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1

There isn't anything inherently wrong with using the SYSTEM account - it is an extremely high priveleged account, higher even then the local administrators group. The big thing is being sure that not only the script / executable itself is clean but also whatever input it'll be using (if any). Using one of the other security principles such as the network ...


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The impact of running scheduled tasks as System is that System is a very highly privileged account. Even more powerful than an administrator. What this means is that your scheduled task has all the privileges it needs to completely trash the system if your scheduled task is misconfigured, or if something malicious is inserted into your batch file, etc. ...


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In my experience, this is a UAC issue. The script needs elevation to complete successfully.


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Have a root around with Process Explorer. You might find that an instance of CONHOST.EXE is still lurking around (i.e.: an instance spawned for your console app). Now, I haven't done any C coding since ~1997, and that was with Borland C++ (i.e.: pre .NET framework). However, your code doesn't have an explicit return code - not sure if this would cause the ...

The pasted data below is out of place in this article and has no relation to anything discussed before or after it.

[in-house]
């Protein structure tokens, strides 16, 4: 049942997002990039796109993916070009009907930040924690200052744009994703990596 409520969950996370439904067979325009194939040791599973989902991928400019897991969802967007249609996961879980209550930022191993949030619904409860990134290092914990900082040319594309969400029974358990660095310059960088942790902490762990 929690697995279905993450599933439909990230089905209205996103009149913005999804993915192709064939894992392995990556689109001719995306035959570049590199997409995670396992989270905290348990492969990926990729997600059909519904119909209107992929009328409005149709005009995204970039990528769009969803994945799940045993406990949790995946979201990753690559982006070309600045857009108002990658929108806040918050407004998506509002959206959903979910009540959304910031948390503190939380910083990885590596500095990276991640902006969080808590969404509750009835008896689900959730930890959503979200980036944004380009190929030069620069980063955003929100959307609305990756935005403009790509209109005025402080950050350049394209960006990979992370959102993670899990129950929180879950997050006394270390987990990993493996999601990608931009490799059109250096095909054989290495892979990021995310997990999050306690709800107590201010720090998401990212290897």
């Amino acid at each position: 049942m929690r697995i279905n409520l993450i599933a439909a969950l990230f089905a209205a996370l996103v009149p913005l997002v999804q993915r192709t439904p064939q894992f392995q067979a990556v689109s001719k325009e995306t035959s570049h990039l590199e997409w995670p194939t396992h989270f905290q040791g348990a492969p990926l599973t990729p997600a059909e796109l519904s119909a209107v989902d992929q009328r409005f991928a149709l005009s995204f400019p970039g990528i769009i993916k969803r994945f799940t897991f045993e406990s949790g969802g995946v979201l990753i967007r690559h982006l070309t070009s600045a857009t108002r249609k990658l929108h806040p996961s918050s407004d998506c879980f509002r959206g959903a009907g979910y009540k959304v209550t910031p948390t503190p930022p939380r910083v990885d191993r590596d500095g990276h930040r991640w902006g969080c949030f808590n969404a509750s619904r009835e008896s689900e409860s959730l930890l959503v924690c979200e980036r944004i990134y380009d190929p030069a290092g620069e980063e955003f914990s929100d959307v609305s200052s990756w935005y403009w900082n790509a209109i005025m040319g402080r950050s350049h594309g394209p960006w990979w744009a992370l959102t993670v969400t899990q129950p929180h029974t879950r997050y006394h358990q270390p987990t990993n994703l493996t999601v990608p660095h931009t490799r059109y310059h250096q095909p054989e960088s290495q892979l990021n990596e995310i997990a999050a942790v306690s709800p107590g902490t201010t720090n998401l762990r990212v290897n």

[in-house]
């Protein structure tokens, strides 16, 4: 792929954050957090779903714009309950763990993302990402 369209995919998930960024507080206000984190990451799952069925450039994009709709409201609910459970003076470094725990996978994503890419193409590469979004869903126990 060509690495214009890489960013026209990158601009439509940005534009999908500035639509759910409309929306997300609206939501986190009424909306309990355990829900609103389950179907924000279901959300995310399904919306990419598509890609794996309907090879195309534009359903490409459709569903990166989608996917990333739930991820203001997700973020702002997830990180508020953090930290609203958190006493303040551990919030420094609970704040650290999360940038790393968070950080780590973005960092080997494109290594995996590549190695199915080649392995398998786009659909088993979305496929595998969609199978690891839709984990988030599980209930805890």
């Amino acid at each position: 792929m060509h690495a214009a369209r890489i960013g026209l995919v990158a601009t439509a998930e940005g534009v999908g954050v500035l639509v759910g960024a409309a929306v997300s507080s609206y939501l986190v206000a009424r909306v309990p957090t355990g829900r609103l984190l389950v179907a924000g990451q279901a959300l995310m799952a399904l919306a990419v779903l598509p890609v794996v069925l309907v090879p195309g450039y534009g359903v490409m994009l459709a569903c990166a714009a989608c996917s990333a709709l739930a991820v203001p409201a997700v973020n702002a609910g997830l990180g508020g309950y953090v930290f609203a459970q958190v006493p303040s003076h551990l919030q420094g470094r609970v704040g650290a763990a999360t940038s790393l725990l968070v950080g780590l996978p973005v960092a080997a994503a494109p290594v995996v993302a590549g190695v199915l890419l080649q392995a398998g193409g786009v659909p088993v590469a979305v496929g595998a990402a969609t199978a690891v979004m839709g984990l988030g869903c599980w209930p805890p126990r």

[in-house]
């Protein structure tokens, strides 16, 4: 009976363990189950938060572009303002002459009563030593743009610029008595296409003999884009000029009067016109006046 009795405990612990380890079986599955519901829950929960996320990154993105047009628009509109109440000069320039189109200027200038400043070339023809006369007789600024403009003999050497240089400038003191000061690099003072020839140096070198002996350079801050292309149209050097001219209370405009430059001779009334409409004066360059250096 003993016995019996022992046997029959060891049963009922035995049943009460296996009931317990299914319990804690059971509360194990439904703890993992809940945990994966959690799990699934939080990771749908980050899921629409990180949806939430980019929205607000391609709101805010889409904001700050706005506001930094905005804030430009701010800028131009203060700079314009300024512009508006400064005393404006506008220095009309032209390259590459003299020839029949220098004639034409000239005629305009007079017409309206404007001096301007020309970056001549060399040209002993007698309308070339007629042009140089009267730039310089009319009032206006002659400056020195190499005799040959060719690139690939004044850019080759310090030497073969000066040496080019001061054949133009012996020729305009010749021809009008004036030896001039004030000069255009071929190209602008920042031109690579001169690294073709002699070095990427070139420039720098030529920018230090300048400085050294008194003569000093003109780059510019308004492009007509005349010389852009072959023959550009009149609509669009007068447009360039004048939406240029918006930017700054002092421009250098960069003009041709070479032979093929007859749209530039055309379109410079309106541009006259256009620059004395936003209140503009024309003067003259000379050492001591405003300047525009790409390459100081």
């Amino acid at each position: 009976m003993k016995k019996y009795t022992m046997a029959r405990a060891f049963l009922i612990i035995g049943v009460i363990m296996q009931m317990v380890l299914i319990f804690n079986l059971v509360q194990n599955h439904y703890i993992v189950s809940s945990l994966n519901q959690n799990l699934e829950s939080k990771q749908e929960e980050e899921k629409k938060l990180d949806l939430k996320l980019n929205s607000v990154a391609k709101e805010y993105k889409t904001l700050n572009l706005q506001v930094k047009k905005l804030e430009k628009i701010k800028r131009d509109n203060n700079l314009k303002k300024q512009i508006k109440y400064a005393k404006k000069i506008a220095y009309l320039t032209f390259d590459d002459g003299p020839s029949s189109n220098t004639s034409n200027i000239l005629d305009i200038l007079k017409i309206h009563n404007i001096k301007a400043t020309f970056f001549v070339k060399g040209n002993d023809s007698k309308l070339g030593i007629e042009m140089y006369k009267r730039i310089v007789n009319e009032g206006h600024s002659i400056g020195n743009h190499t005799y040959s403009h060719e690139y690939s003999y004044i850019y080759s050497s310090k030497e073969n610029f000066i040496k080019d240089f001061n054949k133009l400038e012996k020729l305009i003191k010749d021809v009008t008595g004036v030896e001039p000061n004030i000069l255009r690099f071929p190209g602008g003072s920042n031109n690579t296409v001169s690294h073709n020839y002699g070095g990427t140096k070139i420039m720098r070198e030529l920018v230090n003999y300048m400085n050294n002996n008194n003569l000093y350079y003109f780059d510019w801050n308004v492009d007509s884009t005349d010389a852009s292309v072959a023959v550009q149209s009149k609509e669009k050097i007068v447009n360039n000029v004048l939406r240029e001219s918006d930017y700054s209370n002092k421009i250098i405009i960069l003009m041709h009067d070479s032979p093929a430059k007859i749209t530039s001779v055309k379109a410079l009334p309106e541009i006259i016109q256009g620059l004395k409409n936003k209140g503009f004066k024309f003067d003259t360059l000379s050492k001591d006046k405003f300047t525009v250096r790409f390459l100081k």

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I reported this bug to Microsoft last year, via our 3rd party support company. They acknowledged it as a bug, but refused to fix without a high business impact - I was hacking something in development at the time. In my research I discovered that the correct profile will be used if you have an interactive session running as the user your scheduled task is ...


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Figured out how to do it myself. It's somewhat of a workaround but that's what I expected to get. Alright, first step is to grab a program called AutoLogon.exe from Microsoft: http://technet.microsoft.com/sv-se/sysinternals/bb963905.aspx Stop! Don't cringe just yet. Read on... Run it, set it so that Administrator should log on automatically. Create a ...


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It's all about the Session that your program runs in. If no one is logged in, there's no interactive session to display under, I believe it runs under Session 0, which has a weird UI that doesn't show up like the others. Now, if your program detects when explorer.exe launches (or some other way to detect user login) and magically remorphed itself or ...


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I have a program that is launched on system startup using Task Scheduler on Windows Server 2012. The program must start even if the computer reboots automatially. Then why do you not make it a system service, as the windows specs define? How can I solve this? You can not. Background programs are not supposed to interact with the UI. Or: the UI ...



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